"I came here to drink milk and kick ass. And I've just finished my milk." - Moss, The IT Crowd

Tuesday, March 29, 2011

When is regime change not regime change?

In his speech last night, President Obama stated that the U.S. had "a responsibility to act" as "an anchor of global security and advocate for human freedom." Leaving aside the self-congratulatory nonsense about the U.S. behaving as an advocate for human freedom around the world, let's accept this premise.

Obama goes on to say that, "I made it clear that Gaddafi had lost the confidence of his people and the legitimacy to lead, and I said that he needed to step down from power." We worked with the U.N. to get a no-fly zone authorized, we have not acted alone, etc. We will "support the aspirations of the Libyan people." Apparently, we are going to provide logistical support to the rebels, help with jamming Qaddafi's communications, and "pursue the broader goal of a Libya that belongs not to a dictator, but to its people."

Yet in the same speech, Obama states that "broadening our military mission to include regime change would be a mistake." Don't get me wrong, I have no desire to see the U.S. mired in another Middle Eastern land war - that would be why I was against the U.S. initiating a no-fly zone in Libya in the first place. But it raises the question: if regime change is not the goal of the NATO military mission, then what is?

U.N. Resolution 1973 authorizes "all necessary measures to protect civilians under threat of attack in the country, including Benghazi, while excluding a foreign occupation force of any form on any part of Libyan territory." Basically, the ostensible reason for involving ourselves in the no-fly zone is to prevent mass killings of civilians by Qaddafi's armed forces. That all sounds good. However, how is this actually going to work? How do we prevent Qaddafi from killing civilians who oppose him in the areas that he controls? Do we assume that everyone in Qaddafi's ostensible regions of tribal influence is a Qaddafi supporter and that everyone in the rest of the country is a member of the opposition? And if that's how our military actions are going to divvy up the country, how do we decide who counts as a civilian at that point?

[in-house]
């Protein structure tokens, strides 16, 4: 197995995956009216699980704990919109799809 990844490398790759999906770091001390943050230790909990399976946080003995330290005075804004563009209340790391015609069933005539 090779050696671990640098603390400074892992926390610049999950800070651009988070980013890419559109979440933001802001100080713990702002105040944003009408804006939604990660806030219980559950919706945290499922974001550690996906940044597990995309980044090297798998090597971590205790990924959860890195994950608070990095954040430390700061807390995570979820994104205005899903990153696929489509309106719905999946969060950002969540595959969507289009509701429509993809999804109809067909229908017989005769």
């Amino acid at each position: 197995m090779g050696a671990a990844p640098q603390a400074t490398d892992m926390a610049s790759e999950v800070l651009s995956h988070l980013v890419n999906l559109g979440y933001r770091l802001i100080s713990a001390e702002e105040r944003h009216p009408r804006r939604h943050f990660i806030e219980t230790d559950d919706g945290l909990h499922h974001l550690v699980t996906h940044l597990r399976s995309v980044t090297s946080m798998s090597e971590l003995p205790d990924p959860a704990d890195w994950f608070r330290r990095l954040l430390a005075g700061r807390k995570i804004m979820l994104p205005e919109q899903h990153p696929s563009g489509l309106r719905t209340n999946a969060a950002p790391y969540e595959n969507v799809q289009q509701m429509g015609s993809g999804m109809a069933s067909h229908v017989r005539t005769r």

Compared to the rebels, Qaddafi has overwhelmingly superior weaponry. Without interference by foreign ground troops, there is no credible way for the rebel forces in Libya to break Qaddafi's hold over his traditional power base unless either (a) Qaddafi's own troops depose him or (b) we provide massive assistance to the rebels in the form of materiel and logistical support. Hilary Clinton appears to be laying the groundwork for going down Path (b) by saying that "It is our interpretation that [resolution] 1973 amended or overrode the absolute prohibition of arms to anyone in Libya so that there could be legitimate transfer of arms if a country were to choose to do that."

It's pretty clear which way the wind is blowing, and it is summed up in the first paragraph of a New York Times article: "Leaders of the four dozen countries and international organizations meeting here on Tuesday made it clear that they agreed that Col. Muammar el-Qaddafi would have to relinquish power, even though regime change is not the stated aim of the United Nations resolution authorizing military action against his forces." Yet Obama says that the U.S. will not attempt to "overthrow Gaddafi by force." (Apparently, dozens of Tomahawk missiles fired don't count as force.)

One of the worst aspects of George W. Bush's presidency was the abuse of the English language by endlessly repeating pseudo-patriotic phrases that form a kind of Orwellian Newspeak. (E.g., "war on terror," "homeland security.") Unfortunately, Obama's behavior is not a great improvement. I am not comforted to see that "regime change" and "force" have been added to the list of terms that our government is redefining.

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